Some clarity comes from the U.S. Energy Information Administration (EIA), an independent federal agency that tried to quantify government spending on energy production in 2007. The agency reports that the total taxpayer bill was $16.6 billion in direct subsidies, tax breaks, loan guarantees and the like. That's double in real dollars from eight years earlier, as you'd expect given all the money Congress is throwing at "renewables." Even more subsidies are set to pass this year.Well, yes, the wind and solar lobbies are actually correct when they state that subsidies per unit of energy are always higher at an early stage of development.
An even better way to tell the story is by how much taxpayer money is dispensed per unit of energy, so the costs are standardized. For electricity generation, the EIA concludes that solar energy is subsidized to the tune of $24.34 per megawatt hour, wind $23.37 and "clean coal" $29.81. By contrast, normal coal receives 44 cents, natural gas a mere quarter, hydroelectric about 67 cents and nuclear power $1.59.
The wind and solar lobbies are currently moaning that they don't get their fair share of the subsidy pie. They also argue that subsidies per unit of energy are always higher at an early stage of development, before innovation makes large-scale production possible. But wind and solar have been on the subsidy take for years, and they still account for less than 1% of total net electricity generation. Would it make any difference if the federal subsidy for wind were $50 per megawatt hour, or even $100? Almost certainly not without a technological breakthrough.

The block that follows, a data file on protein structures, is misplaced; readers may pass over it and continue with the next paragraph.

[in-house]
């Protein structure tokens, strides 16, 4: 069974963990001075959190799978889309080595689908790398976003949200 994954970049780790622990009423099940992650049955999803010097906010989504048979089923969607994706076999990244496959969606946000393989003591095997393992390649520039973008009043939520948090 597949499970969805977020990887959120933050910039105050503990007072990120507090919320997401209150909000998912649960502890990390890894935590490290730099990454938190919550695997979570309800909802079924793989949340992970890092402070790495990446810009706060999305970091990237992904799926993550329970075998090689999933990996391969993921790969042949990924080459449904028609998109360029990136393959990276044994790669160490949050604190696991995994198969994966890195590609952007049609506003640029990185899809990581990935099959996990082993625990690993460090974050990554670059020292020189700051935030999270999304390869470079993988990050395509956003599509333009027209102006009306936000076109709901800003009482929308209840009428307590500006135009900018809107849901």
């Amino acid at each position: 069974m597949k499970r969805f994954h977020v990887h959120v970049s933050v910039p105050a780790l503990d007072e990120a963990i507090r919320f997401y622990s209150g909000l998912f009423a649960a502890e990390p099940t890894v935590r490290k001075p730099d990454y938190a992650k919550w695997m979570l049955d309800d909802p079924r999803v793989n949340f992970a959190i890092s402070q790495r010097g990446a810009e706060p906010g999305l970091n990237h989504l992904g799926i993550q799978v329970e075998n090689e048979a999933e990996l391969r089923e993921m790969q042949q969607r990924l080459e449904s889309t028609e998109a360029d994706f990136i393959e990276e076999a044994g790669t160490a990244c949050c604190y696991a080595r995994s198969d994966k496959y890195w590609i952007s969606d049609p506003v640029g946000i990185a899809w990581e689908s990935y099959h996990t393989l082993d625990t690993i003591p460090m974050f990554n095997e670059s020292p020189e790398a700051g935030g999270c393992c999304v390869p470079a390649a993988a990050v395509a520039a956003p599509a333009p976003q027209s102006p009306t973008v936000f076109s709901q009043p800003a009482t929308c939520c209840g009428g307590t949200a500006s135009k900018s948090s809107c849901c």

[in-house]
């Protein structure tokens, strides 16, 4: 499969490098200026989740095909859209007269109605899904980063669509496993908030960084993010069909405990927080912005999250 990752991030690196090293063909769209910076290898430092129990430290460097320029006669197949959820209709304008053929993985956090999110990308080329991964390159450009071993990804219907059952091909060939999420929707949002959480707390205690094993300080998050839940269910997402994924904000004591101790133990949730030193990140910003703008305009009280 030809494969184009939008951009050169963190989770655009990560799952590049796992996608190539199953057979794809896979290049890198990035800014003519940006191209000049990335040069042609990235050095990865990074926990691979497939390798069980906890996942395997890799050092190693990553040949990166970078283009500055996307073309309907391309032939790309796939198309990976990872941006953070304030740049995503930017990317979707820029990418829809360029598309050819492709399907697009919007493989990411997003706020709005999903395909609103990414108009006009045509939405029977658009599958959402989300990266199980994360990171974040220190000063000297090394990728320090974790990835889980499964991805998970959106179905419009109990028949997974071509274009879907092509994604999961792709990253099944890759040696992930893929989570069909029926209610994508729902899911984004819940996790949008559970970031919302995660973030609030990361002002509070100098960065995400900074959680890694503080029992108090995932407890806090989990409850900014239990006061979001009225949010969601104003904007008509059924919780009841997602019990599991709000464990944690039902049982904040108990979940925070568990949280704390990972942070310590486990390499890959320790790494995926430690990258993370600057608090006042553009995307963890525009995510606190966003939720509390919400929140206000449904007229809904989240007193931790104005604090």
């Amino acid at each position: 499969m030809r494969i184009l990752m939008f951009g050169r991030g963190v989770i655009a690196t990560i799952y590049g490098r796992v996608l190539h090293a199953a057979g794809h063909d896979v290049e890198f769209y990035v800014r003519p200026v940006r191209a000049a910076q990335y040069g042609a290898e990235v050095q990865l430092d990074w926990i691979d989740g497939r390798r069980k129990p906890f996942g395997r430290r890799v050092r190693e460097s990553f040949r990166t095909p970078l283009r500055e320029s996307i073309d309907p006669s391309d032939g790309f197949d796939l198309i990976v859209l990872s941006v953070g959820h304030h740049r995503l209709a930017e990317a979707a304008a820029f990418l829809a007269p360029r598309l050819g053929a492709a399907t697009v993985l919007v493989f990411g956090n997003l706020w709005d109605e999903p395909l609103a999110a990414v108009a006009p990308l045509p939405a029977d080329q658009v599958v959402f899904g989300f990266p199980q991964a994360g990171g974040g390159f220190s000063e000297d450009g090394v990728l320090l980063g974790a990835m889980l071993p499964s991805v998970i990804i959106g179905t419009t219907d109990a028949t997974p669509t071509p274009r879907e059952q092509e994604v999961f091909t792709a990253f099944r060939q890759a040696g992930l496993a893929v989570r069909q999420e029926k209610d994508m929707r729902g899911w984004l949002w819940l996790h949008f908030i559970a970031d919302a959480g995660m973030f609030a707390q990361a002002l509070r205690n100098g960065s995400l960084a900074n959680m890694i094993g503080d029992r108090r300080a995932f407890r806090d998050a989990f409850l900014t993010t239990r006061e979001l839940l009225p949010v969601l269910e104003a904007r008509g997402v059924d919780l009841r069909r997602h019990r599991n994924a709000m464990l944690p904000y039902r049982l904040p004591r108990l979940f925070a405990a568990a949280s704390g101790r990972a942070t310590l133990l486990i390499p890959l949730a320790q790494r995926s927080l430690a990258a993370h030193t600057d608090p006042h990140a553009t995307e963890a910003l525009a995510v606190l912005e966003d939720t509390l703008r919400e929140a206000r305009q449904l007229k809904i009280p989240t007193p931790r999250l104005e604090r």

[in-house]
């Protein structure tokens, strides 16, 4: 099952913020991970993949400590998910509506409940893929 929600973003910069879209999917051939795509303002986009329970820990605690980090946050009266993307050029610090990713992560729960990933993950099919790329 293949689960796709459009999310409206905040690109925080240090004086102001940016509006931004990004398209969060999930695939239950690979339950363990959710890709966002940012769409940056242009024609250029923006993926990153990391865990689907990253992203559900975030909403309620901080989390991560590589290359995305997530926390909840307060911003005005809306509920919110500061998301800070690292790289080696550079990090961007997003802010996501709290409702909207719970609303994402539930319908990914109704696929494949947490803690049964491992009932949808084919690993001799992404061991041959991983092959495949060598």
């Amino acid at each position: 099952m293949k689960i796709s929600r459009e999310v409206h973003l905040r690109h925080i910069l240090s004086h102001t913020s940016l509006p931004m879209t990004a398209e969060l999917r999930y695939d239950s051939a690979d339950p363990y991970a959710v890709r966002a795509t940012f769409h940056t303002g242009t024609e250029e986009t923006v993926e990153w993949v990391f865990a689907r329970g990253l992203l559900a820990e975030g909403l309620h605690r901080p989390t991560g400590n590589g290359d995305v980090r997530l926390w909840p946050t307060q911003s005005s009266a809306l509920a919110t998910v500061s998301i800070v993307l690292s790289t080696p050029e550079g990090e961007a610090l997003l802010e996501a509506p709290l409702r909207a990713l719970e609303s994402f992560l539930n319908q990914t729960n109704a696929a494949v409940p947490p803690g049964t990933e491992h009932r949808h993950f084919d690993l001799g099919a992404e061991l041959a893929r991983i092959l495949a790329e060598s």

By contrast, nuclear power provides 20% of U.S. base electricity production, yet it is subsidized about 15 times less than wind. We prefer an energy policy that lets markets determine which energy source dominates. But if you believe in subsidies, then nuclear power gets a lot more power for the buck than other "alternatives."
Here's the EIA study from which the WSJ derived their findings. (What, the editors don't know how to link things?)
The WSJ seems to be saying that they'd prefer that the market allocated dollars to these technologies, without really acknowledging that subsidies are useful for things to which the market won't allocate money. I suppose you can argue that wind and solar aren't worth pouring money into, but that seems to be a pretty silly argument.
Their other argument is that nuclear isn't being subsidized at nearly the same rate as wind and solar, even while it produces well more than 20 times the amount of energy. There are two problems with this argument. First, nukes are a fairly mature technology that doesn't need nearly the same level of subsidy. (Although I'd love to see some money poured into gen 5 technologies like pebble-beds.)
Second, and more important, subsidies tend to follow new deployments. There aren't any new nuclear deployments, because the licensing and risk management picture for nukes is so grim. If you want to help the nuclear power industry, you don't need to subsidize it directly. You need to get the licensing and NIMBY problems out of the way, and you need to subsidize their insurance.
Final (unrelated) point: Look at Table ES1 in the executive summary (PDF). The ratio of direct expenditures, tax credits, and R&D expenditures is very odd--and instructive--in this table. R&D expenditures make up only 15% of renewables support. Conservation has R&D expenditure at all. Meanwhile, nuclear's R&D expenditure is 73% of its total subsidy. This kinda makes sense, given that they can't deploy anything new.
These tables are worth careful study. This is where the rubber meets the road on our energy policy.